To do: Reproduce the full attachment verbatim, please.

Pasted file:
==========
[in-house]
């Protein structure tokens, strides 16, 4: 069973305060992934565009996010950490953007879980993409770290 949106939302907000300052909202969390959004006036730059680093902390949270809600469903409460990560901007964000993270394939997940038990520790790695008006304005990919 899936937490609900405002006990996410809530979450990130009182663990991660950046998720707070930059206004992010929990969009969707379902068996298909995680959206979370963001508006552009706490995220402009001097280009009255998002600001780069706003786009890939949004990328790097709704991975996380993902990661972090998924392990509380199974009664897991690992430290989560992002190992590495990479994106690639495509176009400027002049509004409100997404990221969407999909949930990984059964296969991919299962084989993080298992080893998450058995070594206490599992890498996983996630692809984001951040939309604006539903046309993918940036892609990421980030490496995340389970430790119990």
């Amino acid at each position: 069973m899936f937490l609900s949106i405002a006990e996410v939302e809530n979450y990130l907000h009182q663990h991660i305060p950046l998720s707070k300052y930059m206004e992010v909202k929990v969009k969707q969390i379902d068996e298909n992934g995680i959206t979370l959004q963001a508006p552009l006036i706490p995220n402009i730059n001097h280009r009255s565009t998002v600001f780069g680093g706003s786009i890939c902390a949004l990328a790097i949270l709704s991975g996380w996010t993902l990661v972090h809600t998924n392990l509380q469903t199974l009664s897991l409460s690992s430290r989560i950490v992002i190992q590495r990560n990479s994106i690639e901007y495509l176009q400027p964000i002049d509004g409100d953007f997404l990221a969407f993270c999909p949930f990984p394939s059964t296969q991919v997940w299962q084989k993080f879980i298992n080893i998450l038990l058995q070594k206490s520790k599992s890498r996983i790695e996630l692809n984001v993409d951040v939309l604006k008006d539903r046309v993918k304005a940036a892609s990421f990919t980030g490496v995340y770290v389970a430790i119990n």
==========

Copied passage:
[in-house]
């Protein structure tokens, strides 16, 4: 069973305060992934565009996010950490953007879980993409770290 949106939302907000300052909202969390959004006036730059680093902390949270809600469903409460990560901007964000993270394939997940038990520790790695008006304005990919 899936937490609900405002006990996410809530979450990130009182663990991660950046998720707070930059206004992010929990969009969707379902068996298909995680959206979370963001508006552009706490995220402009001097280009009255998002600001780069706003786009890939949004990328790097709704991975996380993902990661972090998924392990509380199974009664897991690992430290989560992002190992590495990479994106690639495509176009400027002049509004409100997404990221969407999909949930990984059964296969991919299962084989993080298992080893998450058995070594206490599992890498996983996630692809984001951040939309604006539903046309993918940036892609990421980030490496995340389970430790119990």
């Amino acid at each position: 069973m899936f937490l609900s949106i405002a006990e996410v939302e809530n979450y990130l907000h009182q663990h991660i305060p950046l998720s707070k300052y930059m206004e992010v909202k929990v969009k969707q969390i379902d068996e298909n992934g995680i959206t979370l959004q963001a508006p552009l006036i706490p995220n402009i730059n001097h280009r009255s565009t998002v600001f780069g680093g706003s786009i890939c902390a949004l990328a790097i949270l709704s991975g996380w996010t993902l990661v972090h809600t998924n392990l509380q469903t199974l009664s897991l409460s690992s430290r989560i950490v992002i190992q590495r990560n990479s994106i690639e901007y495509l176009q400027p964000i002049d509004g409100d953007f997404l990221a969407f993270c999909p949930f990984p394939s059964t296969q991919v997940w299962q084989k993080f879980i298992n080893i998450l038990l058995q070594k206490s520790k599992s890498r996983i790695e996630l692809n984001v993409d951040v939309l604006k008006d539903r046309v993918k304005a940036a892609s990421f990919t980030g490496v995340y770290v389970a430790i119990n």